When Friday night arrives, my seven-year-old son and his 11-year-old sister, both passionate fans of fast-paced, vividly colored computer games and TV shows, rush to the set for their precious weekend TV time.
They find the remote and speed through the channels with a squeal - their show is about to start. The first time this happened, I watched in expectation of the latest, coolest show starring young, hip (or animated) stars. But to my astonishment, the show that consistently settles them in front of the set is none other than "I Love Lucy," in all its black, gray, and white glory. They have since added "Happy Days," "Bewitched," and "I Dream of Jeannie" to their list of must-see TV, all shows that are included in what is no longer called rerun syndication, but "classic TV."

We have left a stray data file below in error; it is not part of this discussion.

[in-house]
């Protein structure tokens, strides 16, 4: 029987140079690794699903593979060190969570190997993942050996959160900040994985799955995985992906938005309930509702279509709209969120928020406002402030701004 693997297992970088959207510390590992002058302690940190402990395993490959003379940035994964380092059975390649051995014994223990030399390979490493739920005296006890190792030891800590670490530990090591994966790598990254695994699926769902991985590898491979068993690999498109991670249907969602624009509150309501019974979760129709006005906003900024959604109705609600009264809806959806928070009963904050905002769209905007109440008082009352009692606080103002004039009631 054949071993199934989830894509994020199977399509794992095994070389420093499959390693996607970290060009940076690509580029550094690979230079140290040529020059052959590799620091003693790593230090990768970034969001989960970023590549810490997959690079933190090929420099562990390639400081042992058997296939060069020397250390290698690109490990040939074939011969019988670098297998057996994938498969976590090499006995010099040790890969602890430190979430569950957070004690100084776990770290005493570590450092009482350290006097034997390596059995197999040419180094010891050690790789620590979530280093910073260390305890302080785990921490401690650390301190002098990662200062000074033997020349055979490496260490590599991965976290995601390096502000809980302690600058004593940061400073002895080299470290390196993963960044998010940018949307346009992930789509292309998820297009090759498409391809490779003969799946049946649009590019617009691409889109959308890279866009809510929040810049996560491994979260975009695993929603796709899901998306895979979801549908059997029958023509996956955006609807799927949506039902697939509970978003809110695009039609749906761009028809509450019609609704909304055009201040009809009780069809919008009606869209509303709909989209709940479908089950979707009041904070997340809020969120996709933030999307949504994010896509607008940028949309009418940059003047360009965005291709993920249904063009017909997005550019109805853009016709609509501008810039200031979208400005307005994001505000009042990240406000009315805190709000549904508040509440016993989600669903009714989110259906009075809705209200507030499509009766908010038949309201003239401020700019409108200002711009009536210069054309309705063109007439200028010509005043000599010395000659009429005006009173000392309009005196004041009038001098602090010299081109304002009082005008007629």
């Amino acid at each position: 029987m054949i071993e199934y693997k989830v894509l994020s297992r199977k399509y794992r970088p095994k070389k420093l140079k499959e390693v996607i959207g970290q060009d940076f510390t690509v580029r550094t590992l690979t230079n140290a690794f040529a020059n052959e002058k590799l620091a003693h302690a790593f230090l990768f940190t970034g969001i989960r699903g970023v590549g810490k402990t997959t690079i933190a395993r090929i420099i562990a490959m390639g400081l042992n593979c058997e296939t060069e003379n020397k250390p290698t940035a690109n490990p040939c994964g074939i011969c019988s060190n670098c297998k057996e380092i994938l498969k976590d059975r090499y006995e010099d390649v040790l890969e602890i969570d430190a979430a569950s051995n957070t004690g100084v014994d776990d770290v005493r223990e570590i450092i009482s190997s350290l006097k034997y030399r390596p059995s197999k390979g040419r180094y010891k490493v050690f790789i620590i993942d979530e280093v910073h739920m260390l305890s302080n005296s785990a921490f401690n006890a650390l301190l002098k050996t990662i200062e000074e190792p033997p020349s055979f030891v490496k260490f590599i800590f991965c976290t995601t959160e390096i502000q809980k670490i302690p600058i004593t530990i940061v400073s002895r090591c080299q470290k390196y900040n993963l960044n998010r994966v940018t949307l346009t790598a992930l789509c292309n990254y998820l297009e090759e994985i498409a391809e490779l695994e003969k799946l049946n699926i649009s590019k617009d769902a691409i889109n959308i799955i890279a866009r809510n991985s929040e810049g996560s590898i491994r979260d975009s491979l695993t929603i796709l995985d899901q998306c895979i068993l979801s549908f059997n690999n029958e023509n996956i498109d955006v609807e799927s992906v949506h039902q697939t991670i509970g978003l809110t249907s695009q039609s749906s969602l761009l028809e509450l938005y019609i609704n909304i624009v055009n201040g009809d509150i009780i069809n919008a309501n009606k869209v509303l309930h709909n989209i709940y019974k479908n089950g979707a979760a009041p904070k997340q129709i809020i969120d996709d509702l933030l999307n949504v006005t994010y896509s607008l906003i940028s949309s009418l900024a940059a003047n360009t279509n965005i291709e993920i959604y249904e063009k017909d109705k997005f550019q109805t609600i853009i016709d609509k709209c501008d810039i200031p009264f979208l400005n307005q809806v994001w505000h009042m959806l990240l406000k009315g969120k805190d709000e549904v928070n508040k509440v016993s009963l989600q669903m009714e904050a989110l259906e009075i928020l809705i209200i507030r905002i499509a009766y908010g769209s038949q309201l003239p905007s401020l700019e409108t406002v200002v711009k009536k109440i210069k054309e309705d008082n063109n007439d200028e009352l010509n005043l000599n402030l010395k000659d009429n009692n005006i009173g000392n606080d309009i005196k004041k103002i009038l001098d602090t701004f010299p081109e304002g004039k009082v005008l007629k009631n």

The rising popularity of these decades-old shows is manifested in the expanding outlets for the classic material. Now there are entire cable channels devoted to ensuring that future generations don't miss out on poodle skirts, Eddie Haskell, and Mr. Grant. There's Nickelodeon's Nick at Nite and TV Land, not to mention the Game Show network, which is devoted to preserving "The Newlywed Game," "The Dating Game," and enough golden game shows to fill a 24-hour schedule.
All this post-prime-time afterlife is creating an intergenerational bonding around TV for the first time in the medium's history: As of July 6, courtesy of TV Land, parents who grew up watching the Beav with their siblings can settle in with their children and do it all over again.
Robert Batscha, president of the Museum of Television and Radio, says this was to be expected. "This is the development of the literature of TV," he observes. He notes that in order for an art form to progress, it must build on its past, and says, "TV has a history. Now, that past is becoming part of our culture just like classic books."